We all know that backing up critical data is very important. Unfortunately, it’s not always very clear how to go about doing that.
Backing up all databases
Backing up all databases is as easy as as this:
mysqldump -u username -p password –all-databases -c > mysqldump.sql
Did you expect it to be much harder? Sorry to disappoint.
The –all-databases option backs up all databases (genius naming!). The –complete-insert or -c uses complete insert statements in the backup script.
With the above command, mysqldump outputs all the SQL needed to regenerate all databases from scratch with all the data from the time of the dump. Users and other MySQL tables are also included in the dump.
Backing up a specific database or table
Sometimes it’s useful to only backup a small portion of the MySQL instance, either an entire database or a specific set of tables.
Not surprisingly, you can backup a specific database with mysqldump:
mysqldump -u username -p password YourDatabase > yourdatabase.sql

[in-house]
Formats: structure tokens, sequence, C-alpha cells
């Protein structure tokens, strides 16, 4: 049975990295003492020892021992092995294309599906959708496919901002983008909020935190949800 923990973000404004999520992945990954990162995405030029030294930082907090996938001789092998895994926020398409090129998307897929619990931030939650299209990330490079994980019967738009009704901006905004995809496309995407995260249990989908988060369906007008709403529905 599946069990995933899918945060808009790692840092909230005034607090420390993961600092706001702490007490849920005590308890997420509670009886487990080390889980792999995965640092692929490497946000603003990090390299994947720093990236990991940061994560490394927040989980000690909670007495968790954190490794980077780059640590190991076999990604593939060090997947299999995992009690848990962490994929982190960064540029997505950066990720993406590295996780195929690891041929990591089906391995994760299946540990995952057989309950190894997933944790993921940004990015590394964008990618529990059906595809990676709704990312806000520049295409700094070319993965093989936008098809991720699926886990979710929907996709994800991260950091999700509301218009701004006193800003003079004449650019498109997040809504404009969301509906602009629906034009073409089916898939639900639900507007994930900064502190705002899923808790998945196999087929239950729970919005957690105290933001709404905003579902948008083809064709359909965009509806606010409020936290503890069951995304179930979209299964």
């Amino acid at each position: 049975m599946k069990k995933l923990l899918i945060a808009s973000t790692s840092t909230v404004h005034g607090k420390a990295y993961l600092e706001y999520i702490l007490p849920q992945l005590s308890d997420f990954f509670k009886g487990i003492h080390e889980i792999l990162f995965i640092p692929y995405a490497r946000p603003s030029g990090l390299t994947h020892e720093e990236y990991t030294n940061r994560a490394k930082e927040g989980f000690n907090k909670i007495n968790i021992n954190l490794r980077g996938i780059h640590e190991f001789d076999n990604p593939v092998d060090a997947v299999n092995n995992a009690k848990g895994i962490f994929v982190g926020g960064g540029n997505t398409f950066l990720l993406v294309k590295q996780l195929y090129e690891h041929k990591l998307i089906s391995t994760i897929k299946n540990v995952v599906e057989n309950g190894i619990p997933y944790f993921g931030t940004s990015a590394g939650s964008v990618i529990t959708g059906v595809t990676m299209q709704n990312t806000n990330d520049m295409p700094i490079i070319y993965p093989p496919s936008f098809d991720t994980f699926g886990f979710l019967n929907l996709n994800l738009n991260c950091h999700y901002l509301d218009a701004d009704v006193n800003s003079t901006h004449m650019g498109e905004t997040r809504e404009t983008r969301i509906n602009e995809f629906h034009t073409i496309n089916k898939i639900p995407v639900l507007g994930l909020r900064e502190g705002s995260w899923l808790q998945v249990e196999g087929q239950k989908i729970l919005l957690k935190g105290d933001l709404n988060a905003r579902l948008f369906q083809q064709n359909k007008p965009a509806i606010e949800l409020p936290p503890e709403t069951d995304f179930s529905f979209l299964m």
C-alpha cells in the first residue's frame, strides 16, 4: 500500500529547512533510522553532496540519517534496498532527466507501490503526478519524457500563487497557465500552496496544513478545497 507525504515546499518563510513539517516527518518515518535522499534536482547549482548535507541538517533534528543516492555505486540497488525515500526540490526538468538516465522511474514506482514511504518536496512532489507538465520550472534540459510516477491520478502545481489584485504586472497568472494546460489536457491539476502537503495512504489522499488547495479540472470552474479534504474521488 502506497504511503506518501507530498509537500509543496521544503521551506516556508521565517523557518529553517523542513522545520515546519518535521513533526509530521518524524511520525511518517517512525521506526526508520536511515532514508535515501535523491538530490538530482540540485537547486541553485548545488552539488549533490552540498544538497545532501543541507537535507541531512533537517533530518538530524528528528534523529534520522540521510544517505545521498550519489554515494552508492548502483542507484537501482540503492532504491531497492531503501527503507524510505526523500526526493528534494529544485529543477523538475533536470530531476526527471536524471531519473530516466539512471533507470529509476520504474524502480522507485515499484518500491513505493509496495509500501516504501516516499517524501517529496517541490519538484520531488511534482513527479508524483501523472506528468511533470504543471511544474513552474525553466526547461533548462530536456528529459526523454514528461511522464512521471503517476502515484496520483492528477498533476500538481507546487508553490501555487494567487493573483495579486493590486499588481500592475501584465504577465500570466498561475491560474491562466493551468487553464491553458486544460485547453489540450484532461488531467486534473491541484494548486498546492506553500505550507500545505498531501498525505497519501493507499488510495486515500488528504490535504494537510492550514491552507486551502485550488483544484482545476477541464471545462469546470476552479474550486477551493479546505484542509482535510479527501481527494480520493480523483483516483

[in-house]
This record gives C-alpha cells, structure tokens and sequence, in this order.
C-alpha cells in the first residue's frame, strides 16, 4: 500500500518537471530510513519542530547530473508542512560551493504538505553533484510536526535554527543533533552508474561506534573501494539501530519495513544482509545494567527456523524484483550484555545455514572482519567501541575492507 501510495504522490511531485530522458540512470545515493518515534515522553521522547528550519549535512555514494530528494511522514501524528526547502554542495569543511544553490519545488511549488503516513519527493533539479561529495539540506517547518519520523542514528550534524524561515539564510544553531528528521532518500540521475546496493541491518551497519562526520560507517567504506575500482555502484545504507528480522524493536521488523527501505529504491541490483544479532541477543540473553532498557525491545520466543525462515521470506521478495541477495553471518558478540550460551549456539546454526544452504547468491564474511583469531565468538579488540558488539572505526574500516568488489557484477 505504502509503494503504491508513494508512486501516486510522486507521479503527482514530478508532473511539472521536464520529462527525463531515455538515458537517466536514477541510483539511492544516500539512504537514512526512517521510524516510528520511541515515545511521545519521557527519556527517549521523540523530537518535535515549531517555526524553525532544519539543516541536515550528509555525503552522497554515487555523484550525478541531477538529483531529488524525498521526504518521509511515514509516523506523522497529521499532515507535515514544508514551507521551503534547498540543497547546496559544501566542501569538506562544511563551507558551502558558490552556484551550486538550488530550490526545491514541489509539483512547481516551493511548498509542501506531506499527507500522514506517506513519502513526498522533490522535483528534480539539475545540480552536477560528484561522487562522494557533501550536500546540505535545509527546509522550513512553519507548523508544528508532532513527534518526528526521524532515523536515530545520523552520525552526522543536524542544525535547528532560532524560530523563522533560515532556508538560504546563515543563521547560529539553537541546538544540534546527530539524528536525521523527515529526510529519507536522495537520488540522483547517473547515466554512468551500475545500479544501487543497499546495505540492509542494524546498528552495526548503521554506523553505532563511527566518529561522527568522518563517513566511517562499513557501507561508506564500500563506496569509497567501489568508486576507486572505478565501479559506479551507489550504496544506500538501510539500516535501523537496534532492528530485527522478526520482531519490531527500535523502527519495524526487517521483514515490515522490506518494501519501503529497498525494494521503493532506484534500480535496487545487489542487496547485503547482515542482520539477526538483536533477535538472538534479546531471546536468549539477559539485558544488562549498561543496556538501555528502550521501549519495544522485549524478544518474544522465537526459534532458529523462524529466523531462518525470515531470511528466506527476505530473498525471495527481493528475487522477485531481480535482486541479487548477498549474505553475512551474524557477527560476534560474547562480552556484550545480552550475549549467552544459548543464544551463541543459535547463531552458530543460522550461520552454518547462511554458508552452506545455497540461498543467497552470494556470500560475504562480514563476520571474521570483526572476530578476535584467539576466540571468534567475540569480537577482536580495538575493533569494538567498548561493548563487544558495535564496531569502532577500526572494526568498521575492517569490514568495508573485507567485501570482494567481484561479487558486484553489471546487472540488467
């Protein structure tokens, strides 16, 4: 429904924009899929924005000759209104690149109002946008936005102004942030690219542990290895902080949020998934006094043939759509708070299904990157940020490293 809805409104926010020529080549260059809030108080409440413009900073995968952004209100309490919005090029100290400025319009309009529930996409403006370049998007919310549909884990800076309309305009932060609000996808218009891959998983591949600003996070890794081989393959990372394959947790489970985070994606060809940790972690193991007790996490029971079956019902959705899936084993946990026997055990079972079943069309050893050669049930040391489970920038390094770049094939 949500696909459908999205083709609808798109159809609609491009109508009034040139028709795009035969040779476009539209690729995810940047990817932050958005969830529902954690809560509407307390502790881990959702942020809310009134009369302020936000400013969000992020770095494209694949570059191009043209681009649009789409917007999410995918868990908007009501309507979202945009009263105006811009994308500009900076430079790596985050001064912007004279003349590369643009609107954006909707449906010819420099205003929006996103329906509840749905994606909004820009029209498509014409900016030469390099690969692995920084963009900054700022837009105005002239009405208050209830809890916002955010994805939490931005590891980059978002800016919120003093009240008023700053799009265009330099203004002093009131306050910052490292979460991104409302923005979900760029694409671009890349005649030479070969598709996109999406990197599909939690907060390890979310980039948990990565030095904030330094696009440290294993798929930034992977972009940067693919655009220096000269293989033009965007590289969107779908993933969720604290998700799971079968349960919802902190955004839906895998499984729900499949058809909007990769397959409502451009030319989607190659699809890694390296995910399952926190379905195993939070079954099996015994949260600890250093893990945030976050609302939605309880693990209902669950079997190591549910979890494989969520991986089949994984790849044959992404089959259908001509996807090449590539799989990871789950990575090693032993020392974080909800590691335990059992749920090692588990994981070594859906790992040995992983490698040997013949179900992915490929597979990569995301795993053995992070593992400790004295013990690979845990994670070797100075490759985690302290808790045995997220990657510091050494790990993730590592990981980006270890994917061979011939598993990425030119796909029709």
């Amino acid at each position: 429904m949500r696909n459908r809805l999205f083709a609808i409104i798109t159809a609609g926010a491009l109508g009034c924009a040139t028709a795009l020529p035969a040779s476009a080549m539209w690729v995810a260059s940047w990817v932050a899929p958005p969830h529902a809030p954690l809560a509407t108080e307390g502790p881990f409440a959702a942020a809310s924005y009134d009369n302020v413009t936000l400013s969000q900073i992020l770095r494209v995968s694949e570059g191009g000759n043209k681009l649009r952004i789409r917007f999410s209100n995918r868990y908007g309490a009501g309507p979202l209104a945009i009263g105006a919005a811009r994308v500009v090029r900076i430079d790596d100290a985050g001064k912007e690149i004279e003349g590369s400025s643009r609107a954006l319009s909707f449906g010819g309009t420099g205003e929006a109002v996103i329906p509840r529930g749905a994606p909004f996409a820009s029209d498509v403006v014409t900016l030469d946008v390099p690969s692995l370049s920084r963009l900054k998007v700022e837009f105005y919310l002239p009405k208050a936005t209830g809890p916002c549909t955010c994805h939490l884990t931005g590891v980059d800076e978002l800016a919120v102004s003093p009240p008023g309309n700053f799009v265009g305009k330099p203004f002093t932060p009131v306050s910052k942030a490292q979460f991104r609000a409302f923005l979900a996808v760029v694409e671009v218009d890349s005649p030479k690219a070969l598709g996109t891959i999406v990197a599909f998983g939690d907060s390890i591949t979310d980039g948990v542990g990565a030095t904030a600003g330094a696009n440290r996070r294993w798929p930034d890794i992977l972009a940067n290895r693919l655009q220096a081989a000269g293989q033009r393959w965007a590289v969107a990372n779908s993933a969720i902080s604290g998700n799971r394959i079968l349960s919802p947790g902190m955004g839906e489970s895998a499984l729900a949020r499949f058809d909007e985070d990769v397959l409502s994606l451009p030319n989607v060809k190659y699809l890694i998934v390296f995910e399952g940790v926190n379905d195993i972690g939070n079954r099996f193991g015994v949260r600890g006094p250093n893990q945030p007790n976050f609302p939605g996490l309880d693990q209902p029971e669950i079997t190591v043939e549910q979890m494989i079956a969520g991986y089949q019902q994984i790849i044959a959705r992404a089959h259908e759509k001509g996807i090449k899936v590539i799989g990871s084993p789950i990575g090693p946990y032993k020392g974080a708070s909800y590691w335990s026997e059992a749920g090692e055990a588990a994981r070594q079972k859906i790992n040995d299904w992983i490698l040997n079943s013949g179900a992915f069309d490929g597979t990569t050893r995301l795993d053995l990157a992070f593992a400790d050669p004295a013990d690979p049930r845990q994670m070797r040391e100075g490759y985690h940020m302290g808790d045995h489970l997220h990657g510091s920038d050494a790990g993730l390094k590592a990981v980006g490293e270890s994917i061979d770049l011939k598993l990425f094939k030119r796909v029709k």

It’s just as easy to backup one or more tables in a database:
mysqldump -u username -p password YourDatabase table1 table2 > yourdatabase.sql
Compressing the backup
If you have a lot of data, compression with gzip will be helpful to eliminate disk space waste:
mysqldump -u username –password=password –all-databases -c | gzip -9 > mysqldump.sql.gz
If you’re dealing with a database of any significant importance, it’s critical to automate the backup process. In the Unix world there is cron. I won’t go into specifics on how to use cron since it is easily worthy of its own posting.
If you ever need your backup, it’ll suck. With backups, it’ll suck less. With automated backups, it’ll suck much much less.
mysqldump isn’t the right tool for all your MySQL backup needs, but its ease of use gives you no excuse. More complicated backup techniques, including incremental backups, can be found in the MySQL reference guide.